Grooming Your Westie

Brushing is the First Step

The first rule of grooming is that both you and your dog should enjoy the experience! Most Westies enjoy being groomed – but remember, you set the tone, be patient, be kind, be gentle. You should brush your Westie frequently to help remove dead hair and dirt. I find with my dogs that often all they need is a good brushing to keep them clean. Another thing about regular brushing is that you get the opportunity to look at your dog’s skin. You should be checking for flea dirt, ticks and any evidence of redness or lumps in the skin.

Getting Started

Even if you get your dog professionally groomed you should be prepared to brush them on a regular basis. I always start the brushing session with the back – my dogs like to have their backs brushed. Then when I am ready to get underway I move to the head. I brush all of the hair on their heads forward from their ears toward their nose. Then I brush the other way. The forward brushing is the most acceptable to my dogs so I use that to brush out the dirt and tangles and when I brush back it’s just to tidy up around the muzzle and eyes. Be careful around the eyes as you don’t want to bush across the eyes as it may hurt the dog.

Any time the dog starts to act as though they’d rather not be brushed I start brushing along the back or down the back of the neck which they love. Once they are in a good frame of mind again I move on. After the head I brush down the front of the neck and down the chest. Make sure you brush into the dog’s “armpits” as that is often where mats occur.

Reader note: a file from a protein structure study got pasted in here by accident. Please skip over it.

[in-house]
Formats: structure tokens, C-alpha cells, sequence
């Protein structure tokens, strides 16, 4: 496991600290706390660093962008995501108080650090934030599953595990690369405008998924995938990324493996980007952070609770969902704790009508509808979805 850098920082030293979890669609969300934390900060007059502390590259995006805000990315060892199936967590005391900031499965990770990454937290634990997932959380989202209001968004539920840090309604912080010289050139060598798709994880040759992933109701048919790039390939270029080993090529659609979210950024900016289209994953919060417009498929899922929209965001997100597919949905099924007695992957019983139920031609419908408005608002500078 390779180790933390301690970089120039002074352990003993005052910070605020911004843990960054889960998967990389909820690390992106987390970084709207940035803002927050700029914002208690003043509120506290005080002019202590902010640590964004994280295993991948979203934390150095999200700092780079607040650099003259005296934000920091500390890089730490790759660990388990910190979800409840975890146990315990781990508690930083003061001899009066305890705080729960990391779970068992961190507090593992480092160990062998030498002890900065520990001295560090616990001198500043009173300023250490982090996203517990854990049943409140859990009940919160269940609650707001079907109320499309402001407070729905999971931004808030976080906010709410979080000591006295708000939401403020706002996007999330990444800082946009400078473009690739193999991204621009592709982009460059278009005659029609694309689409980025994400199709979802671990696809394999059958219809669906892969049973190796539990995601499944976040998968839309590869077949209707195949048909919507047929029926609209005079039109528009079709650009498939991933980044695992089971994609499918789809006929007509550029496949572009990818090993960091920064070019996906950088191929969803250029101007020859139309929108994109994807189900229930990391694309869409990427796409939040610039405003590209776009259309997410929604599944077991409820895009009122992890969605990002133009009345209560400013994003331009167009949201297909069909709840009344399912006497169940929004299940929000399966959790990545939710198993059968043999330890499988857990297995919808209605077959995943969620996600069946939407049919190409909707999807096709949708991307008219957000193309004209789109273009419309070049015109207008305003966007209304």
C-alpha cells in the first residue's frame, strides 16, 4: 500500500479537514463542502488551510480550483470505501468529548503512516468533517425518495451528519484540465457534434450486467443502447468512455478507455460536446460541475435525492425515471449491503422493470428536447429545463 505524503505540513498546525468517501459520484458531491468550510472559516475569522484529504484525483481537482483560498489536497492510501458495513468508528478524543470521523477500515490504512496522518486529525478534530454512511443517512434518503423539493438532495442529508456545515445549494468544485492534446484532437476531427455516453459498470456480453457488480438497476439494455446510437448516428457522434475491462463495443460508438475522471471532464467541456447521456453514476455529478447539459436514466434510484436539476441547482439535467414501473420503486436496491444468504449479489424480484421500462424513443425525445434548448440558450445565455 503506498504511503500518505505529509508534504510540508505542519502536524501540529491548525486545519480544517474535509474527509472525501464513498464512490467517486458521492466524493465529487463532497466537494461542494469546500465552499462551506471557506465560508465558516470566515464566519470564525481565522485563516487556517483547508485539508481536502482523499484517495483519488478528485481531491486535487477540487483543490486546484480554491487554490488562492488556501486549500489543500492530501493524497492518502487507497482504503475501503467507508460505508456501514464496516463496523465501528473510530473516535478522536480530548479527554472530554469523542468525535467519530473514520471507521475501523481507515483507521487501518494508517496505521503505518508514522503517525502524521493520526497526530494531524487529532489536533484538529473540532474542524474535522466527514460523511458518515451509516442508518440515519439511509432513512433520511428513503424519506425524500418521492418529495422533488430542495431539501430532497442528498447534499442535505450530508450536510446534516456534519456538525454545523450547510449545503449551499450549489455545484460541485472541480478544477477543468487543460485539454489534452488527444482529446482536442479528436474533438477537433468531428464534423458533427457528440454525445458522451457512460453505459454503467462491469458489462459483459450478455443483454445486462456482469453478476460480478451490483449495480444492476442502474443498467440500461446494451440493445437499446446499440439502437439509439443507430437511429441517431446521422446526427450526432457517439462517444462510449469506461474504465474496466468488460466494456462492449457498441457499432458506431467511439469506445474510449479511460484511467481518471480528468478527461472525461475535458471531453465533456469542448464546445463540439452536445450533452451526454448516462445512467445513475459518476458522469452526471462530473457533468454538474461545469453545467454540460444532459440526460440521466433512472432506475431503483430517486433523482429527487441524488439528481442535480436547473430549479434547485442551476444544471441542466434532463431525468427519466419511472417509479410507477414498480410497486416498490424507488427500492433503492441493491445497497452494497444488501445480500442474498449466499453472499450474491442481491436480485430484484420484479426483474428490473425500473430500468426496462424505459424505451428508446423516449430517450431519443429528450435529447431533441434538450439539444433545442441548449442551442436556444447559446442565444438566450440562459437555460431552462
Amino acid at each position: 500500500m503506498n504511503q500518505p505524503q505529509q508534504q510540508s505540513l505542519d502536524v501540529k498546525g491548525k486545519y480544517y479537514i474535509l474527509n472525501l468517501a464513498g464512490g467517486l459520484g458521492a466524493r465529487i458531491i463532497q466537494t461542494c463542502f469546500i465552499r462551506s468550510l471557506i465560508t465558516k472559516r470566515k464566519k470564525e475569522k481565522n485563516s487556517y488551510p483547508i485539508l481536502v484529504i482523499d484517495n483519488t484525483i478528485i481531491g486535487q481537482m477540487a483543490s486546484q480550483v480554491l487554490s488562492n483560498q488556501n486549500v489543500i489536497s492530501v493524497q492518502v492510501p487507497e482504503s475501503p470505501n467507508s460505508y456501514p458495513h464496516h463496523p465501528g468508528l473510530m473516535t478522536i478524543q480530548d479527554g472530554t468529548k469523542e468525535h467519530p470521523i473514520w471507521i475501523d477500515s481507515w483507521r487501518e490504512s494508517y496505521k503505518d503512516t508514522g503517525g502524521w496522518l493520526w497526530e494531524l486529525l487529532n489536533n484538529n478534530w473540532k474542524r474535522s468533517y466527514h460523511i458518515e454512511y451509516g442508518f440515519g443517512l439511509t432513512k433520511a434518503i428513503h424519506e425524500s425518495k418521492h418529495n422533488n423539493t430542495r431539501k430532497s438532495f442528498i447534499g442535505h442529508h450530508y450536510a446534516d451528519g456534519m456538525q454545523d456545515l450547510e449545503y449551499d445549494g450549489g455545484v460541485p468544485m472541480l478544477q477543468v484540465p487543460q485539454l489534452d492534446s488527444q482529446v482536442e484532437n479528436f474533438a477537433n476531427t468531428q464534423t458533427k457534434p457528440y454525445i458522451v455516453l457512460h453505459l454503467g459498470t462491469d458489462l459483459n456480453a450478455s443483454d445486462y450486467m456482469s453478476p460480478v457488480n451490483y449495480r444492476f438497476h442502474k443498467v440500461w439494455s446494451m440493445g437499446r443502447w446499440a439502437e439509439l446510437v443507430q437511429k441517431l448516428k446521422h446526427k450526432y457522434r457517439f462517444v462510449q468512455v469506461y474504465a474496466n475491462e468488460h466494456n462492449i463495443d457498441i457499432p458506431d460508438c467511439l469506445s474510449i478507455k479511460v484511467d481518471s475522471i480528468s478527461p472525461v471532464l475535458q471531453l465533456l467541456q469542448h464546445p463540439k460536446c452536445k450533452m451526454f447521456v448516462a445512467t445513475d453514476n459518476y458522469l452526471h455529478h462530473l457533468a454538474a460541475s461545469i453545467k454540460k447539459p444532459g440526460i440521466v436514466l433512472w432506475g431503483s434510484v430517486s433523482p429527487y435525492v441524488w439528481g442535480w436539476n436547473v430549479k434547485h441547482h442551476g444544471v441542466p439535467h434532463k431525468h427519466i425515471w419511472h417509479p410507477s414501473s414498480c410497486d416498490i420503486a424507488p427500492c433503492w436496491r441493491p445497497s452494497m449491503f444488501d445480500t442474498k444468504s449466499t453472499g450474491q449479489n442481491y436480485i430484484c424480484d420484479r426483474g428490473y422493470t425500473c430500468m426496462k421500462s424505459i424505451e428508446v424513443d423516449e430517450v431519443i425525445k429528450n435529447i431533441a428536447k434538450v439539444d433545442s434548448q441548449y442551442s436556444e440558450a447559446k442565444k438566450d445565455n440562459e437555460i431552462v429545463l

Mats most commonly form behind the ears, between the back legs, along the back of the haunches, in the groin area, underneath the front legs and under the collar. Mats come from small tangles getting snarled together, then shedded hair and debris get caught in the snarl. As the mat gets bigger it involves are larger area of hair gets tangled in and it pulls on the dog’s delicate, thin skin. Eventually the skin is pulled constantly and every time the dog gets wet the mat tightens even more and becomes even more painful. In extreme cases mats can cause skin troubles with irritation to the skin which can result in ulceration. So pay attention to any areas on your dog where mats tend to start.

Then I brush along the skirt or furnishings all the way underneath the dog. Generally I brush from the front of the dog towards the back. If you want to make sure the underside of the dog is well brushed you can hold the furnishing in one hand and brush with the other or encourage your dog to let you hold up his front legs and brush the belly hair with your free hand.

I have seen some dogs who will lie on their backs while their bellies are being brushed, unfortunately for me, my dogs will have none of that!

Lastly I brush out the back legs making sure I don’t brush the delicate areas, but I do brush out the groin area thoroughly. Try not to run the brush over the soft skin in that area too much, but get the tangles and dead hair out.

Always be aware of how your dog is feeling and if they are getting impatient it’s time for a treat or doing something they like (like brushing the back and neck).

Now you have completed brushing...(whew!)